Furthermore, such an adversary could also chose a jamming signal more optimized for GPS disruption than the LTE signal proposed by LightSquared. Is this all it takes to disrupt the military’s multibillion dollar critical investment in GPS that is so critical to our national security? If so, there is an urgent problem at hand and it is not just the LightSquared issue, it is the extreme fragility of military GPS systems! More likely, however, is that the proposed system will have no impact on military users but that the whole GPS community is “circling the wagons” in an “all for one, one for all” strategy to protect a few GPS manufacturers who made odd design decisions in their receivers, such as the Deere receiver whose front end covers 3 bands: MSS, GPS, and GLONASS. A strong signal in any of these bands then blocks the receiver.
There was repeated discussion at the hearing of the need for precision GPS receivers to receive “GPS harmonics” for optimal performance. As a service to readers, here is a repeat of the spectrum GPS uses:
There is some GPS signal power outside the allocated L1 spectrum that ends at 1559 MHz, but not 20 MHz away! At a previous hearing before the House Science Committee, US Geological Survey complained about impact of LightSquared base stations on plate tectonic monitoring receivers. USGS was vague about the bandwidth of this receivers, but it is reported that it is significantly greater than the bandwidth of any usable part of the GPS signal.
Perhaps as indication that the hearing was orchestrated by a PR agency working for commercial GPS interests, it even went into a recent ad by LightSquared in Politico . No mention was made of unreasonable alarmist statements by GPS interests. It became apparent during UWB deliberations that the GPS industry and FAA had a codependency and were willing to do policy favors for each other. Hence FAA took the lead trying to block UWB even though even NTIA readily agreed that none of the UWB emission levels under consideration at the time posed a risk to aviation uses of GPS. Now it looks like Gen. Shelton has slid into the FAA’s former role as defender of GPS commercial interests, this time by blurring the distinction between military uses and commercial uses.
Do we really need this type of codependency?
Complete Video of 9/15/11 Hearing
The title of this post is an old truism in spectrum policy. It is also something your blogger never heard until he started working at FCC, so it is probably not discussed much outside some groups in FCC and NTIA. The basic point is shown in the the old analog TV allotment table (47 C.F.R. 73.606) which shows what TV channels could be used in each city for NTSC. Excerpts for SF and Dallas are shown below:
Note the UHF channels (>14) . For SF, the city that CTIA is boycotting, the channels are 14, 20, 26, 32, 38, and 44 - the same analog channels as the Washington DC area. For Dallas they include 27, 33,and 39. See the pattern? In a given city, the UHF TV channels were spaced 6 channels apart. (Someone might point out that Washington has channel 22, between channels 20 and 26. True in a way, but it is not in Washington, it is actually in Annapolis.)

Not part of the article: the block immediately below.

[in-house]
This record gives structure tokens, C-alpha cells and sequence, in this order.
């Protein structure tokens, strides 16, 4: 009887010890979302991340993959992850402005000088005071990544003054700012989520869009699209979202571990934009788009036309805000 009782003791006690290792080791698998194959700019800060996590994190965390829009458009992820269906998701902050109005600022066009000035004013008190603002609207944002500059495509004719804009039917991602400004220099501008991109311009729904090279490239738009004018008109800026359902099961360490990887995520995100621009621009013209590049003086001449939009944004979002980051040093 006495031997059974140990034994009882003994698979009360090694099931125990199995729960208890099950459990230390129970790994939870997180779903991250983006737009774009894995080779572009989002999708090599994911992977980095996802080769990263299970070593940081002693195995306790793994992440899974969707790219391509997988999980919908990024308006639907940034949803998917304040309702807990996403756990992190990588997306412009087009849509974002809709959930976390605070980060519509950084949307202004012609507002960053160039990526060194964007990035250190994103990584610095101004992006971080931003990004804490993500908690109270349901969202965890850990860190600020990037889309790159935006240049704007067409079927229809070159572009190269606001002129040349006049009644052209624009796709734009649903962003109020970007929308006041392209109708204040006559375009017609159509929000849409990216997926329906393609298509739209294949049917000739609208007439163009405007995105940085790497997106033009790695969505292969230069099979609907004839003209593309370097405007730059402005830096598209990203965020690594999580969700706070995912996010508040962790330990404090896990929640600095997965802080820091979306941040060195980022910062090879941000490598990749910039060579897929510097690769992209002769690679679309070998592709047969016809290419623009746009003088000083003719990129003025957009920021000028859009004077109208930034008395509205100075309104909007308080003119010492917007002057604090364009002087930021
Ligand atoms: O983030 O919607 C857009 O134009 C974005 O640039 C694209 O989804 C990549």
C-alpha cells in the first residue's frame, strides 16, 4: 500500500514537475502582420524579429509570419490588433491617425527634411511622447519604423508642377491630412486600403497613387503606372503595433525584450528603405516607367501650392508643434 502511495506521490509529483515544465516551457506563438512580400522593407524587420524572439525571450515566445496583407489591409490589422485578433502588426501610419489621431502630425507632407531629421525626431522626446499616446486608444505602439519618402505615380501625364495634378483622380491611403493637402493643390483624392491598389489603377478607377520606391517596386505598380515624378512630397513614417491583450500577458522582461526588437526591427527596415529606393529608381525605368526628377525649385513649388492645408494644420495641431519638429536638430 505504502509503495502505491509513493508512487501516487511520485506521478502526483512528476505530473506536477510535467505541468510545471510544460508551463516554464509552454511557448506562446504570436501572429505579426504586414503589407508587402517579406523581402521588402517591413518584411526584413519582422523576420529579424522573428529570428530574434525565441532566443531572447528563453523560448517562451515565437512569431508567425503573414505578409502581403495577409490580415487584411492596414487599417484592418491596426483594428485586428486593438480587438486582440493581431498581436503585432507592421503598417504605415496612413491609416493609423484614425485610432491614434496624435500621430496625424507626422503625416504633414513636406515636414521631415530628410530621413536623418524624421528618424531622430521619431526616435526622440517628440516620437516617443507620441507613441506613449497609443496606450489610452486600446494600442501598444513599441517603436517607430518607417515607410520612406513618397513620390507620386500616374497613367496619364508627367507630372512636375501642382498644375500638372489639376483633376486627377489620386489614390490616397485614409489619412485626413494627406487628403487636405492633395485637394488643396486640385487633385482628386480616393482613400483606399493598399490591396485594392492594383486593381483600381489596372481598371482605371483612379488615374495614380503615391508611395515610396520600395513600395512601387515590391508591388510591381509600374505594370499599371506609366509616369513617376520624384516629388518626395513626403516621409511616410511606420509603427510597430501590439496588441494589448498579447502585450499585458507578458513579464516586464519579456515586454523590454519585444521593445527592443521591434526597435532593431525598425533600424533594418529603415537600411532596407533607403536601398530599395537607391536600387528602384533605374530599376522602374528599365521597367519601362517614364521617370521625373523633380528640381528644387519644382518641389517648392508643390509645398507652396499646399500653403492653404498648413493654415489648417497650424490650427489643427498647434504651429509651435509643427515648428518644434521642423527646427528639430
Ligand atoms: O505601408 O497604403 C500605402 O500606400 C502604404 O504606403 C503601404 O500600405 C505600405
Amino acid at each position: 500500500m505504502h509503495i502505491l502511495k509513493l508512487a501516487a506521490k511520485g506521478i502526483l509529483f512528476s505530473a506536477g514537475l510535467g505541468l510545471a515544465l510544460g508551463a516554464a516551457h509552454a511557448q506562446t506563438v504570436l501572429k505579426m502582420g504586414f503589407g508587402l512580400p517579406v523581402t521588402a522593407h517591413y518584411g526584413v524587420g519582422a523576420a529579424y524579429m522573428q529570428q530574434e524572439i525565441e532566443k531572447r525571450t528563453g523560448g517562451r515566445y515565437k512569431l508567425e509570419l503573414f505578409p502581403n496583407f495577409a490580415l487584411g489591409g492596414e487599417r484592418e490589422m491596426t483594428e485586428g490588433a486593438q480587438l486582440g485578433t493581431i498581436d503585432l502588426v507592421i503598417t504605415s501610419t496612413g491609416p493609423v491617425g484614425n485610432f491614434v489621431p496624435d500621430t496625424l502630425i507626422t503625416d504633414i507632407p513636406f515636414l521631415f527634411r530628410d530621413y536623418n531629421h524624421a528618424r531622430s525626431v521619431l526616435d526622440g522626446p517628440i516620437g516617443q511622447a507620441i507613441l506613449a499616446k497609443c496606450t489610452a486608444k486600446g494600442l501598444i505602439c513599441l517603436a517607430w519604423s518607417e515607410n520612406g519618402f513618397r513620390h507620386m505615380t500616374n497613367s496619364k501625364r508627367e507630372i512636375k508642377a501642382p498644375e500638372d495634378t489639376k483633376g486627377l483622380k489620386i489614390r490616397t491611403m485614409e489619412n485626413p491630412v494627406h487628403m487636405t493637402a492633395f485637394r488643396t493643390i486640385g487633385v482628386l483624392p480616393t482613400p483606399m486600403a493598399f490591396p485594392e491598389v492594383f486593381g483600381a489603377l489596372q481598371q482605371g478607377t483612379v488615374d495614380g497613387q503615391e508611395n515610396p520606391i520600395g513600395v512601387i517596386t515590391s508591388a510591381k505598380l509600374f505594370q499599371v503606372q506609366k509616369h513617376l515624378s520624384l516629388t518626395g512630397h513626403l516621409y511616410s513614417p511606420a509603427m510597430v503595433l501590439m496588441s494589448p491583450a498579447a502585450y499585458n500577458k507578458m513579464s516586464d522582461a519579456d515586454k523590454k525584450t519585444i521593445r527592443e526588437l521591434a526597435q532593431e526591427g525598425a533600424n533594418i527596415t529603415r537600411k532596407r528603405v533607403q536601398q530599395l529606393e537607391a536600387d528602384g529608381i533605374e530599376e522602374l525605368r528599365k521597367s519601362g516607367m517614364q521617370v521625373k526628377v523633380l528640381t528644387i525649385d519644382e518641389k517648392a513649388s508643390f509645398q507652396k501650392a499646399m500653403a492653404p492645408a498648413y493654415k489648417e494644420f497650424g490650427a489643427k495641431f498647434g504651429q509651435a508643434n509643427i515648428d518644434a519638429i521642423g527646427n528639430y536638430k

Each analog TV channel took one 6 MHz channel. The increment of 6 was to protect the mediocre TV receivers that were expected when UHF TV was authorized in 1952 “Sixth Report and Order”. They are a direct result of the channel separations mandated by “UHF taboos” in Table II of 73.698 which in turn resulted from assumptions of the ability of TV receivers to reject nearby signals and limits on how much they would unintentionally radiate internal signals that might interfere with neighbor’s reception. Again, these were all 1952 estimates - certainly based on earlier data since the FCC decision was made in 1952. A sad observation on the state of spectrum management at FCC in the past is that FCC never had the resources and courage to change this misuse of UHF spectrum as radio technology was revolutionized during the period 1952 - 1986. I cut off at 1986 because that was around the time that that HDTV came to center stage and DTV started looking feasible. Only the arrival of DTV finally removed the limitation on using only every 6th UHF channel. It is clear, to your blogger at least, that technology was available by the 1970s to have receivers with more robust interference immunity to allow more intense use of UHF TV even without DTV, yet the FCC did not have the political will to do so as it would have infuriated the TV interests that dominated FCC spectrum policy deliberations at that time.
12. Include receiver tolerances in regulation (either through (1) additional incentives, (2) mandates, or (3) some combination of incentives and mandates) to be used until can migrate to “interference temperature” regulatory scheme and to be used for the long term where use of interference temperature would be inapplicable; e.g., for systems in which licensees do not have control over receivers.